MARQUETTE - The Marquette City Commission Monday unanimously approved the expansion of the Local Development Finance Authority to include the entire city.
The action was taken to put the city in a better competitive position to become a SmartZone Satellite and take advantage of other possible future economic growth opportunities.
A SmartZone is designed to help municipalities and regions support the growth of technology-based companies through collaborating with universities, industries and other entities. The goal of a SmartZone is to attract high-tech and similar jobs and use special funding opportunities to attract these jobs.
Marquette’s Local Development Finance Authority boundaries have been expanded to encompass the entire city limits to make the city more competitive for being a SmartZone Satellite. The expansion was approved by the Marquette City Commission at a meeting Monday. (Journal photo by Adelle Whitefoot)
Commissioner Don Ryan called the move a "major part" of the city's moving forward with the SmartZone concept, which has worked successfully at Michigan Tech.
"Certainly we have an outstanding model to look at," Ryan said.
The Michigan Technical Education Center based in Houghton and Hancock, has approached Marquette about being a Satellite, although the state of Michigan is awarding and funding only up to three Satellites.
The city's LDFA, long dormant, had been created in 1988 to include the River Park Complex.
An LDFA, necessary for becoming a SmartZone Satellite, captures certain taxes through tax-increment financing and provides a funding source to meet the local funding match requirement.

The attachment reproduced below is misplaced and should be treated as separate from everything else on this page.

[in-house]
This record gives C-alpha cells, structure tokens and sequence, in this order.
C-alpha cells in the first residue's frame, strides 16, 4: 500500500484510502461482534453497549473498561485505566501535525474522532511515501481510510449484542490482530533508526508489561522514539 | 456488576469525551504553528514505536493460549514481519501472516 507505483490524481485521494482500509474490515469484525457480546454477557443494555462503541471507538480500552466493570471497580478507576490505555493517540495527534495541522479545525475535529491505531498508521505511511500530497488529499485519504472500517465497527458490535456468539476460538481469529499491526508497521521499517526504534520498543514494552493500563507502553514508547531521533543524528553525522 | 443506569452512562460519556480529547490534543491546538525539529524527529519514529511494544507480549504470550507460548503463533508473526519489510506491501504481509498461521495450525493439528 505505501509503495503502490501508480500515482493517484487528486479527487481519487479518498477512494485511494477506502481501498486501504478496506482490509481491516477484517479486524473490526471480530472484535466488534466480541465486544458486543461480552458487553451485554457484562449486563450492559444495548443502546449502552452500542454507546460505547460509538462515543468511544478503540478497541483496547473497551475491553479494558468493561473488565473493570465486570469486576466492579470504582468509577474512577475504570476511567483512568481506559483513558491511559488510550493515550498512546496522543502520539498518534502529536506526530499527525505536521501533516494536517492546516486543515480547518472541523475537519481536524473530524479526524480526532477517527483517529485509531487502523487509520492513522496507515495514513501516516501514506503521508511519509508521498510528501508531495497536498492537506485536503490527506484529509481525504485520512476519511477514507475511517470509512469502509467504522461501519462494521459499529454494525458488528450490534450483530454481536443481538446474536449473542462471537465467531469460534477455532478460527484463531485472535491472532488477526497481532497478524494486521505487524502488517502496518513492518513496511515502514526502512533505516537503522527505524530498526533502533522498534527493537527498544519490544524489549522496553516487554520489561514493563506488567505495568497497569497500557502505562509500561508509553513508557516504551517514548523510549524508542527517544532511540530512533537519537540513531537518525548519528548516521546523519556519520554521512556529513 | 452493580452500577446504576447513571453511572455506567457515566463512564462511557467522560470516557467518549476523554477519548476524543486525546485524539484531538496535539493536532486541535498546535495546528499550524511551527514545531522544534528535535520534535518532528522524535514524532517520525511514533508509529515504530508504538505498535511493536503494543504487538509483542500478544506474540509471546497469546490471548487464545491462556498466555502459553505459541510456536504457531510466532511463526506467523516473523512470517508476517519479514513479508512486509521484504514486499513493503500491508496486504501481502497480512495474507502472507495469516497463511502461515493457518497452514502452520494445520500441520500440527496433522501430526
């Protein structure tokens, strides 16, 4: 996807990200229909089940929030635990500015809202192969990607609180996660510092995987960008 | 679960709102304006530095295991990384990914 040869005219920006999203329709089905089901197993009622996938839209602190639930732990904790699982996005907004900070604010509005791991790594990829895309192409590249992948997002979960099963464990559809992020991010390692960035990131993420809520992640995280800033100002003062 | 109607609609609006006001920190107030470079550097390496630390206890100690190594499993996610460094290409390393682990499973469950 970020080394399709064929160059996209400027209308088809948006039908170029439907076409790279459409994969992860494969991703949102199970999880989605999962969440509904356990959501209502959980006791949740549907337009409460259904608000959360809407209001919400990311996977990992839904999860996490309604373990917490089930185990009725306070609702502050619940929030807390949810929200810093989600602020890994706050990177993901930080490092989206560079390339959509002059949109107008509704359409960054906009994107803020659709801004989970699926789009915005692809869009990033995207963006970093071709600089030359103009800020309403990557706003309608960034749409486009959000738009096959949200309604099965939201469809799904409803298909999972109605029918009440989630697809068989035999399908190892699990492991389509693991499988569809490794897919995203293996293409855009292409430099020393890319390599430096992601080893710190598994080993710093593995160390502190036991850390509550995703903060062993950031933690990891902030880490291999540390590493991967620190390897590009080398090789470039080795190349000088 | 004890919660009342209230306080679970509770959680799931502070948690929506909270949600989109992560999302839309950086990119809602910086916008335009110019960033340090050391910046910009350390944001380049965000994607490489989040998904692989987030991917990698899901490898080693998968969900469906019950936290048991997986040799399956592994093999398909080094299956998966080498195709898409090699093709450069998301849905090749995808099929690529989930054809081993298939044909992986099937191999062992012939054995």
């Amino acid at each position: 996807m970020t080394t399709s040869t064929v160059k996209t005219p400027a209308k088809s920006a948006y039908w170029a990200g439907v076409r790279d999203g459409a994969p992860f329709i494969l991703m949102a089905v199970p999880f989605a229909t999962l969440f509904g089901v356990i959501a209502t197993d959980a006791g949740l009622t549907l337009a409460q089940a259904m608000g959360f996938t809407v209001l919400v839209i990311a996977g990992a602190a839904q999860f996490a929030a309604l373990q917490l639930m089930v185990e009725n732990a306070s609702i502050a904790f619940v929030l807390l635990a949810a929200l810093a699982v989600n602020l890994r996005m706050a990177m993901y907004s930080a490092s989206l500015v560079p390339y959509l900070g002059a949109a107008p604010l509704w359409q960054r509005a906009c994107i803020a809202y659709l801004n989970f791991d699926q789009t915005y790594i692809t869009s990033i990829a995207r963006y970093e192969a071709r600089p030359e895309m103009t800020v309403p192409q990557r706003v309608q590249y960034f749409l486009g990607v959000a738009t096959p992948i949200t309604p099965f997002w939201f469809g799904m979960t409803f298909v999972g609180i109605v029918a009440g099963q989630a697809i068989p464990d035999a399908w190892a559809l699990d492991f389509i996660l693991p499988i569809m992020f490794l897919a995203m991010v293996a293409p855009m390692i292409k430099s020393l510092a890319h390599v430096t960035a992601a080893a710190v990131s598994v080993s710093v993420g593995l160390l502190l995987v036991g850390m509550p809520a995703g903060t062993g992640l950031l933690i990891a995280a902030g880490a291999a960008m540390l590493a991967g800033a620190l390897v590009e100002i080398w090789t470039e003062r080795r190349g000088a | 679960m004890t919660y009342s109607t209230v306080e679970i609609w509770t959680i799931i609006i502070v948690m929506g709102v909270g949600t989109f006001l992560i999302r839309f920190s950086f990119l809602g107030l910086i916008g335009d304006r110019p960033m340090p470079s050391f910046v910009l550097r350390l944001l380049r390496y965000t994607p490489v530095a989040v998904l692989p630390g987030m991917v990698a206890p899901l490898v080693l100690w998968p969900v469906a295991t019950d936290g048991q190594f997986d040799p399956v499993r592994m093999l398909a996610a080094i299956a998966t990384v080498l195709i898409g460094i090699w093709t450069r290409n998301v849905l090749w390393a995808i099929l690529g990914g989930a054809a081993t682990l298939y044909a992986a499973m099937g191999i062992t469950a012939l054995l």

There will be no millage change to property owners with the boundary expansion, nor will the city limits change, city staff has said.
The commission held an April 28 public hearing on the LDFA boundary expansion but had to wait 60 days to take action.
Over the summer, a TIF plan is to be developed and reviewed by the state, after which the plan will go before the city commission as a public hearing. The commission then will act on the plan that if approved would be sent to MTEC, which would submit the application to the state.
Mayor Pro Tem Fred Stonehouse said, "The biggest complaint of the Upper Peninsula, and the city of Marquette included, is that we export three things: We export wood, rocks and our kids, and we export the kids because they can't find good jobs at home. And this is an opportunity to change that dynamic."
City Manager Bill Vajda said the city will continue to search for candidates for the LDFA board.
Christie Bleck can be reached at 906-228-2500, ext. 250.